Smith: Sorry I was sitting at home and I just realized I had it on google drive but I didn't post it on blogger until now. (I have proof on the document that it was finished last night so in case you need it) :)
“They that can give up essential liberty to obtain a little temporary safety deserve neither liberty nor safety.” -Ben Franklin
Benjamin Franklin Summary Response Outline
By: Alyssa Leiby
Ben Franklin, a founding father of the United States and an ambassador to France, denounces those who relinquish their essential freedoms to gain limited safety and argues that they deserve neither the freedoms that they gave up nor the safety they attempted to gain.
In this quote, Benjamin Franklin correctly portrays the consequences of trading fundamental freedoms for brief safety and the contradictory actions of humans when security and freedom overlap. The human brain can become an endless cycle of want and sacrifice. People tend to believe that in order to gain one thing, you have to lose another, whether it’s a value or a concrete object. For example, a blog post written by a popular radio speaker explains that in many cities in the U.S, sledding has been banned for the purpose of preventing injuries and the suing that results from the injuries. The author of the blog wrote, “No one wants children or adults to be injured, but the price to pay for the ‘nanny state’ protection leads to the banning of an innocent activity that could lead to injuries is the loss of freedom” (Scoot). Sledding, a freedom of pursuing happiness, is now being taken away simply to gain potential protection against injury and the loss of money. Although this may seem reasonable, the city is not to blame for a lack of caution on behalf of the people sledding. As the author, Scoot, says, “What part of sliding down a hill on a sled with trees and other obstacles nearby does not alert everyone to possible risk?” (Scoot). If people are going to take for granted their freedom to use common sense and choose to sled in dangerous areas, they do not deserve the safety they could gain from having sledding banned. Even if sledding is prevented, safety cannot be guaranteed if the citizens continue to throw caution to the wind. Therefore, the citizens want the freedom to have fun in the snow and so they sacrifice safety. But when they discover the consequences of their carelessness they want to sacrifice that freedom for the brief and unguaranteed protection of their money. This is proof that Ben Franklin is correct in his statement that those who give up safety for freedom also give up freedom for safety and thus deserve neither.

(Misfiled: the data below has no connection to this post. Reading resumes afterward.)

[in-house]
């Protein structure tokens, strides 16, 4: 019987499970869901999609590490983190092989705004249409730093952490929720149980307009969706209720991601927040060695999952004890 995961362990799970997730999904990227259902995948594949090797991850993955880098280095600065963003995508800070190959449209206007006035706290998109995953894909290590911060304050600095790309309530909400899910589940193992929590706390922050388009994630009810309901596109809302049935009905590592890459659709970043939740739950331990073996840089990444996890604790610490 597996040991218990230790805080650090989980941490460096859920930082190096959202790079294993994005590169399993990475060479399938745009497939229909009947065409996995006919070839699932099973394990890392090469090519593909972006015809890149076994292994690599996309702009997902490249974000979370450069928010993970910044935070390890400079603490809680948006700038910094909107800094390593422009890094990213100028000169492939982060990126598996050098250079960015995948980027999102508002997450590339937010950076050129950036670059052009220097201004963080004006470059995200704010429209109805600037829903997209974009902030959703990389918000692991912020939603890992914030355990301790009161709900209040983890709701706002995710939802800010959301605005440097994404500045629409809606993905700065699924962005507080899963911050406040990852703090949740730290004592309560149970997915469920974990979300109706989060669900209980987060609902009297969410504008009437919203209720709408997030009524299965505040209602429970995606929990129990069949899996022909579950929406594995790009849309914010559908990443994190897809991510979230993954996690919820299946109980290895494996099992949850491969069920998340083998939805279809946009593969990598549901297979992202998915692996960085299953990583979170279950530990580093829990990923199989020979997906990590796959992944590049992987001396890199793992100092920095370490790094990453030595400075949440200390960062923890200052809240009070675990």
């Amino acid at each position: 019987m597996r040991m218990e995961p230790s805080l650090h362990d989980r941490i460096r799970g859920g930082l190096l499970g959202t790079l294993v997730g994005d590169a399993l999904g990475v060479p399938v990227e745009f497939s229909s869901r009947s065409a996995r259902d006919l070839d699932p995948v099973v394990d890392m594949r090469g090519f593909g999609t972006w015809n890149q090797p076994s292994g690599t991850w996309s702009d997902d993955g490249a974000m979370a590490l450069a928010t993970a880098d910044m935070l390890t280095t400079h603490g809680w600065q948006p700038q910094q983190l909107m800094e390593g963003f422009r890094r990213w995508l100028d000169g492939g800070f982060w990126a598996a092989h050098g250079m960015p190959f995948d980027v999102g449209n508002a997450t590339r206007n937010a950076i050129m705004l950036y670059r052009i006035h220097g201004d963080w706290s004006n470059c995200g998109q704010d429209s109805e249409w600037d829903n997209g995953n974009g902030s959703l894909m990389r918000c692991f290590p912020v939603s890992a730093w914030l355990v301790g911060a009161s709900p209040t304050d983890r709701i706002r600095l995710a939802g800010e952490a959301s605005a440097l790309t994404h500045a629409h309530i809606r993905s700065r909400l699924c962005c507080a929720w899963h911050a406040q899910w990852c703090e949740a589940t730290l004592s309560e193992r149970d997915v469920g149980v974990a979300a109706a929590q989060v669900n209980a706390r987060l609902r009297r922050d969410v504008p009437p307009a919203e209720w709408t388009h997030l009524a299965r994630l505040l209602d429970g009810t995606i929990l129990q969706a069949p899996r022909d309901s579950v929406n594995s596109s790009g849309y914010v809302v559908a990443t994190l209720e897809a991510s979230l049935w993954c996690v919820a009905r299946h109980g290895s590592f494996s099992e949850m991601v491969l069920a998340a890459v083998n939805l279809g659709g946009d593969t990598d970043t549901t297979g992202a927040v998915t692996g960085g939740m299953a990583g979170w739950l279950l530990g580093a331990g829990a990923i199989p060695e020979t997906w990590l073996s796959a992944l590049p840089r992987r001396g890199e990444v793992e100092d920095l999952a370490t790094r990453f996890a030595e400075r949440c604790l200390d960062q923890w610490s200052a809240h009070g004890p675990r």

However, some would disagree with Benjamin Franklin’s declaration and maintain that even those would who give up important liberties for temporary securities still deserve the right to be free and safe. Those who believe this argue that protection is more important than freedom. In Little Brother, a novel by Cory Doctorow, Mrs. Andersen says, “If the government wants to do something that makes us a little unhappy, or takes away some of our liberty, it’s okay, providing they’re doing it to save our lives” (Doctorow, 209). It may seem as if freedom is more important than security, but if a citizen gets hurt while enjoying those freedoms it can lead to loss of money, property, and even life. Without security, people can’t feel safe, and if they aren’t safe they can’t experience liberties without getting hurt or dying. Mrs. Andersen agrees when she says, “You lose your liberty and happiness to protect life. If you’ve got life, you might get liberty and happiness later” (Doctorow, 209). She is explaining that if a person has security, that person is protecting their life, which they can then use to enjoy other freedoms. This is something the person deserves because they first gave up their freedom to ensure that they were safe. Based on this evidence, many disagree with Ben Franklin and assert that when people protect their lives, money, and property, they deserve the liberties that will follow.
At first thought, it may seem that a person who sacrifices liberties for security still deserves both what he sacrificed and what he gained. This conclusion seems compelling because it provides an excuse for humanity to trade safety for freedom and freedom for safety. We also cannot deny that it is hard to decide between safety and freedom when the two concepts coexist, and that security and liberty are both extremely important. But the line between security and freedom is far more complicated. The human race has the ability to be safe on their own and they have the freedom to be safe. But if people take for granted their freedom to be safe, they also take for granted the safety of freedom. Where freedom collides with safety, humans don’t know which to choose, and whichever one they chose, they are giving up a freedom and a security. Freedom can be the choice to ignore safety and safety can begin to control freedom. When people pick one, they destroy the other, and so they do not deserve either one.
Benjamin Franklin’s declaration correctly portrays the consequences of trading fundamental freedoms for brief safety and the contradictory actions of humans when security and freedom intertwine.
Doctorow, Cory. Little Brother. 1st ed. New York: Tom Doherty Associates, 2008. Print.
Scoot. "Scoot: Americans Are Taking Away America's Freedoms." Web log post. WWL. N.p., 3 Feb. 2015. Web. 10 Feb. 2015. <http://www.wwl.com/Scoot-Americans-are-taking-away-America-s-freedoms/13069478?pid=454689>.